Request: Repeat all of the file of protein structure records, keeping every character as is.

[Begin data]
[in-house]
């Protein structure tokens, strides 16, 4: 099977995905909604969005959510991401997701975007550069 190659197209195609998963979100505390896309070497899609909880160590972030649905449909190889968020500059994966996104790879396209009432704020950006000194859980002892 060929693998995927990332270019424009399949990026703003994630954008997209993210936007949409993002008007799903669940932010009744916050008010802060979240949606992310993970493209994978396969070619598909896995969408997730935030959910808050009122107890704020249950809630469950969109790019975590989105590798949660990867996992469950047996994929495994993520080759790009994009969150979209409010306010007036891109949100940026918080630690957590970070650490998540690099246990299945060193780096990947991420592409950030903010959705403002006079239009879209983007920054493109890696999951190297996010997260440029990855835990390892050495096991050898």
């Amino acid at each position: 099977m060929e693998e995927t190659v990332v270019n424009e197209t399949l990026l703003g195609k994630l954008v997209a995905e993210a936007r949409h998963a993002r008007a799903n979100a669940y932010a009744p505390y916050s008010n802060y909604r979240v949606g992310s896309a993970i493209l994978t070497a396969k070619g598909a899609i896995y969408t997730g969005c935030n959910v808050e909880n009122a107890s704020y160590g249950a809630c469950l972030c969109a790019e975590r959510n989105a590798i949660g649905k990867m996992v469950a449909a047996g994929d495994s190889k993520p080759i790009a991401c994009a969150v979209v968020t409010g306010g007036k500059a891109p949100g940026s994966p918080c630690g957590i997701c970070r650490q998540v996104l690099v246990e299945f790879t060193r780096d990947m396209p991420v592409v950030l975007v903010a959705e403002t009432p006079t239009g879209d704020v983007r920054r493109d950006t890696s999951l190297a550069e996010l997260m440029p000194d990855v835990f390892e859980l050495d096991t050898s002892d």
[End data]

[in-house]
């Protein structure tokens, strides 16, 4: 099977995905909604969005959510991401997701975007550069 190659197209195609998963979100505390896309070497899609909880160590972030649905449909190889968020500059994966996104790879396209009432704020950006000194859980002892 060929693998995927990332270019424009399949990026703003994630954008997209993210936007949409993002008007799903669940932010009744916050008010802060979240949606992310993970493209994978396969070619598909896995969408997730935030959910808050009122107890704020249950809630469950969109790019975590989105590798949660990867996992469950047996994929495994993520080759790009994009969150979209409010306010007036891109949100940026918080630690957590970070650490998540690099246990299945060193780096990947991420592409950030903010959705403002006079239009879209983007920054493109890696999951190297996010997260440029990855835990390892050495096991050898």
């Amino acid at each position: 099977m060929e693998e995927t190659v990332v270019n424009e197209t399949l990026l703003g195609k994630l954008v997209a995905e993210a936007r949409h998963a993002r008007a799903n979100a669940y932010a009744p505390y916050s008010n802060y909604r979240v949606g992310s896309a993970i493209l994978t070497a396969k070619g598909a899609i896995y969408t997730g969005c935030n959910v808050e909880n009122a107890s704020y160590g249950a809630c469950l972030c969109a790019e975590r959510n989105a590798i949660g649905k990867m996992v469950a449909a047996g994929d495994s190889k993520p080759i790009a991401c994009a969150v979209v968020t409010g306010g007036k500059a891109p949100g940026s994966p918080c630690g957590i997701c970070r650490q998540v996104l690099v246990e299945f790879t060193r780096d990947m396209p991420v592409v950030l975007v903010a959705e403002t009432p006079t239009g879209d704020v983007r920054r493109d950006t890696s999951l190297a550069e996010l997260m440029p000194d990855v835990f390892e859980l050495d096991t050898s002892d």